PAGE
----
However, by presenting his characters not as immaculate everyday heroes, but simply as individuals doing what they can to get through a period of crisis without losing their compass and their moral integrity, Branagh manages to avoid scriptwriting facilities. Above all, he manages not to reduce his description of a particularly troubled period of conflict a simple conflict between good guys and bad guys. Even if it means neutralizing his point of view and pouring into the odorless consensus.
It is the other side of the coin or the defect of the aforementioned quality, which prevents Belfast to establish itself as a memorable viewing: Kenneth Branagh manages to universalize his remarks in a rather beautiful way, but loses flavor and soul in the process. Too bad, because by placing himself on the side of the oppressors opposing the persecutions, he had enough to offer a work whose relevance would go beyond simply echoing in the void a modern concern. But the instrumentalization of religion to justify acts of community violence will only be illustrated by the filmmaker, if not directly questioned. That’s not bad, but a shame nonetheless.
DARKNESS ON THE EDGE OF TOWN
For the rest, Belfast aligns all the classic qualities of a classic movie made by a filmmaker with classic influences. Controlled and efficient cutting if not meaningful, rhythmic and taking editing if not striking, all sprinkled with a few formal audacities bringing a little variety and cinematography if not offering a real aesthetic bias beyond with an entertaining Cartier-Bressonian mannerism. Simple, basic as the other would say, even if several scenes produce their small effect in the absence of transport.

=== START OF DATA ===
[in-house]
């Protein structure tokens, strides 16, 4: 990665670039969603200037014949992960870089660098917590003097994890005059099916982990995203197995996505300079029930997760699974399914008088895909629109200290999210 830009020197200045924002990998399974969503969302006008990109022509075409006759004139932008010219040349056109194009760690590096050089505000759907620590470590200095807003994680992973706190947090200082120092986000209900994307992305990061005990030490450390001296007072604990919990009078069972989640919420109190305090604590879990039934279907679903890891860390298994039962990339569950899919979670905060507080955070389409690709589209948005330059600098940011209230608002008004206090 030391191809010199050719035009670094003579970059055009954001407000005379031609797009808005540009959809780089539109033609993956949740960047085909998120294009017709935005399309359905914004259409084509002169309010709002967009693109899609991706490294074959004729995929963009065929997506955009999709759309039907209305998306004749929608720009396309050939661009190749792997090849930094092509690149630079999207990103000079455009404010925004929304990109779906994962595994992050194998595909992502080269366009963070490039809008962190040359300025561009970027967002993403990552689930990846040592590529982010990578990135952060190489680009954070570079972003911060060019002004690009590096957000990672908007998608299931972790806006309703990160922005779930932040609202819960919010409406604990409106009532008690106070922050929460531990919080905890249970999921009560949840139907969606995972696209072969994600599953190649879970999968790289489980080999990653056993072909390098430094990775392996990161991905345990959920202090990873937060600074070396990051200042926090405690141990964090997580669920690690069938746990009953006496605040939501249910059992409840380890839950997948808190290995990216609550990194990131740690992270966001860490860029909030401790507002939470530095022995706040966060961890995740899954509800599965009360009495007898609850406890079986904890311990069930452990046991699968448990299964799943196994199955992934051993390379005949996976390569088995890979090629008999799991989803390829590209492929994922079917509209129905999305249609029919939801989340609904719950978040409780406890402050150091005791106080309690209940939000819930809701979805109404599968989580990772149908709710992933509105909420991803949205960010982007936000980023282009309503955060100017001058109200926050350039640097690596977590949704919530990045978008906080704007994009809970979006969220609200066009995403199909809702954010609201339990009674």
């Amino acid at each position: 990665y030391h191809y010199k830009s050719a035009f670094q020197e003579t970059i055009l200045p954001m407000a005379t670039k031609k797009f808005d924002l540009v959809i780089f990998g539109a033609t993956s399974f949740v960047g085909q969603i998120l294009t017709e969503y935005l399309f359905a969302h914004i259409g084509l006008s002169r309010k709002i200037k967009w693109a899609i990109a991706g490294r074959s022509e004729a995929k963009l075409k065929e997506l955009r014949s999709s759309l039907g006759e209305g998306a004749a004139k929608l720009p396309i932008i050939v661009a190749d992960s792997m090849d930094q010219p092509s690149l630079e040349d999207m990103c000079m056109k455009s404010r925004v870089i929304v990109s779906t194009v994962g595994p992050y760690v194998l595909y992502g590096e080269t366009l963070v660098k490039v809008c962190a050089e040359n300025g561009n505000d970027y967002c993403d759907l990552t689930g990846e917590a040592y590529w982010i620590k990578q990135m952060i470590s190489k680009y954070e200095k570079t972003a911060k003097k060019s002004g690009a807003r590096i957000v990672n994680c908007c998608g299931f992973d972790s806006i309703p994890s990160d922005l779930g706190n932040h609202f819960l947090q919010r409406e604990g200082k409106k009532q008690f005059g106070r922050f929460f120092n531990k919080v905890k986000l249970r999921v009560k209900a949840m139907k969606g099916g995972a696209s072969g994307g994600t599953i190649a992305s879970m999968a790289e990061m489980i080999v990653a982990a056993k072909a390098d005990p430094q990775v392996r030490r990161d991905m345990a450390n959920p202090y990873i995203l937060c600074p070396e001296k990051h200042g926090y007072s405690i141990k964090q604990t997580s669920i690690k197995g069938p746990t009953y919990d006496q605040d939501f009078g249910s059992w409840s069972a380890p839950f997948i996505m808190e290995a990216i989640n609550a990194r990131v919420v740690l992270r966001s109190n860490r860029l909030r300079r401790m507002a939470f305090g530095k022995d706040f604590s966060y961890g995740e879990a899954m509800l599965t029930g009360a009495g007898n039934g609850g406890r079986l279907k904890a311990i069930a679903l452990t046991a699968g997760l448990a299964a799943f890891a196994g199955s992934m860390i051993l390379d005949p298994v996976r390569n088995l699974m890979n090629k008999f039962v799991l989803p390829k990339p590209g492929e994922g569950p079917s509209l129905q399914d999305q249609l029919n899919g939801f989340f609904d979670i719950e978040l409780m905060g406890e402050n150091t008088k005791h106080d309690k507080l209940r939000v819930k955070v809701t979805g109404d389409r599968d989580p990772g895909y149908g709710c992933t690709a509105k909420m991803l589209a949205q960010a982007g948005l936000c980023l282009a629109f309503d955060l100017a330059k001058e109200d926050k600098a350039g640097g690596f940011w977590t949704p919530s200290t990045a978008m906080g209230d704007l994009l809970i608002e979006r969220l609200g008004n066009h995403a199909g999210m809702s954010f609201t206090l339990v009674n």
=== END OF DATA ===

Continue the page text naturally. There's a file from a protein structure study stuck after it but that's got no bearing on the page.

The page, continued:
We will stop all the same on the casting and the direction of actors. Nothing surprising on the part of Kenneth Branagh, himself an actor and a man fond of the theatre, as in almost all of his works, he makes actors and their performances his best weapon to rise slightly above the competition. We will be particularly grateful to him for having offered us an endearing child-actor despite his too perfect face. For the rest, Judi Dench and Ciarán Hinds are brilliant as usual, Jamie Dornan proves that he is much more than the ordinary handsome boy of 50 shades of grayand Caitriona Balfe stands out as the true treasure of the film.
Small wink also highly appreciable: the soundtrack, taking up the standards of the native of Belfast and absolute legend of Irish music Van Morrison (before his shipwreck in demented conspiracy theories), which brings an enormous Springsteen breath of fresh air. A strong use of his music, whose texts firmly anchor Belfast in his working-class universe, and whose ample orchestrations accompany the upset feeling of a Buddy in full construction of his personal mythology. A very appreciable pinch of salt to give a little flavor and energy to a copy of a good student who is too wise.
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Belfast: Oscar bait review